Tuesday 19 October 2010

A New Window on the World

On Friday the new lintel was installed above the office window. Yesterday we installed the new window, which annoyingly and typically, is about 1cm bigger all round than the old.

This was achieved with a lot of dust (when isn't there dust, I ask myself) by cutting back the bricks around the frame and removing another course of brick at the bottom of the opening.

Next thing to do was line the opening with some wood we just happened to have lying around the place, which was screwed into place.

Once that was done and squared to Stéphane's satisfaction the new window was slid into place, and the frame screwed to the wood lining the hole and the lintel.

All that was then left to do was make a new sill in concrete to bring the wall up to the bottom of the window.

The new window opens easier than the old window, closes a lot easier than the old window, and forms a barrier against wind and rain - something the old window had ceased to do aeons ago.



Ken Broadhurst said...

Simon, does the new window open into the room, or does it open outward? Can you find outward-opening windows in France? We have a so-called "English-style" door on our gardens shed. It opens outward. I wonder if English-style windows are available.

Susan said...

Ken. Probably if we were to have a window custom made - but then we wouldn't be able to have volets. I haven't seen any outward opening windows in the shops though.


Ken Broadhurst said...

That's what I was afraid of. Oh well. I don't like the windows that open into the room. You can't set anything like plants in front of them.

Leon Sims said...

Inward opening windows - yes I remember now. Our house built in 1929 (well we think its old) has sash windows which don't open inward or outward but up and down.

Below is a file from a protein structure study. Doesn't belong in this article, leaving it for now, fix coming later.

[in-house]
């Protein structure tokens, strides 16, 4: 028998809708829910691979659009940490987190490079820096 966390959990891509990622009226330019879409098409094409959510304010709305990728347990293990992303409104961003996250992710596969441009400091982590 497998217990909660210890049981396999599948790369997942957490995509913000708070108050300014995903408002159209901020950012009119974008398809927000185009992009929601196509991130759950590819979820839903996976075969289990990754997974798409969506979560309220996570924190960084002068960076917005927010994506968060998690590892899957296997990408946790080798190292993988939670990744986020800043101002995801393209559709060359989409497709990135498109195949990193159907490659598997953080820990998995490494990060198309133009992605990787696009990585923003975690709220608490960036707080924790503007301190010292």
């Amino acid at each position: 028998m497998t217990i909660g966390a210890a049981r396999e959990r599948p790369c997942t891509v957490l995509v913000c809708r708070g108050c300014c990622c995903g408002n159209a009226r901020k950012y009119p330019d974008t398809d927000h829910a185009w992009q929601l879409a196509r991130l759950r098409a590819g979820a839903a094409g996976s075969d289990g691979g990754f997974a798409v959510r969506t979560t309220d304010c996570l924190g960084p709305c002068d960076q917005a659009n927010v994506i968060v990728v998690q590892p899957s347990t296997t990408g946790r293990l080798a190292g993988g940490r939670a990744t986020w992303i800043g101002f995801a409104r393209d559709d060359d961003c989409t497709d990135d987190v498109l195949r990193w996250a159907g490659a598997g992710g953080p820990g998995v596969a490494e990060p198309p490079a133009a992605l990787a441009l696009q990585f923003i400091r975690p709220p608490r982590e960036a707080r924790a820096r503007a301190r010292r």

Must put some flower boxes on the sills!!!!
Love your work.

Ken Broadhurst said...

Leon, those sash windows (we have a lot of them in at least parts of America) are called "guillotine" windows in France. There aren't any here though.

chm said...

We had "guillotine" windows in northern France when I was a kid. Even though they opened up and down, you were able to open them inward so you could clean them easily. I don't know if that is the case in the U.S.

Ken Broadhurst said...

CHM, I don't think you could clean them easily except from outside, on a stepladder. At least that's how it was in N.C.

Ken Broadhurst said...

So now I'm wondering: why are they called "sash" windows, anyway?

Ken Broadhurst said...

I looked it up and "sash" comes from the French "châssis" -- the sash is the frame. In America, we call them double-hung windows, because there are two sashes, each of which can slide upwards or downwards.

chm said...

In the early 30's, as I recall, each sash, on one vertical side, was mounted on hinges so it made it possible, after they were unlocked, to open each one inward to clean it from inside the room and then push it back into the groove, or whatever you call that, where it slid up and down.

Simon said...


we could have really done with that arrangement in our house in London - we had dormer (sash) windows that were impossible to clean

Post a Comment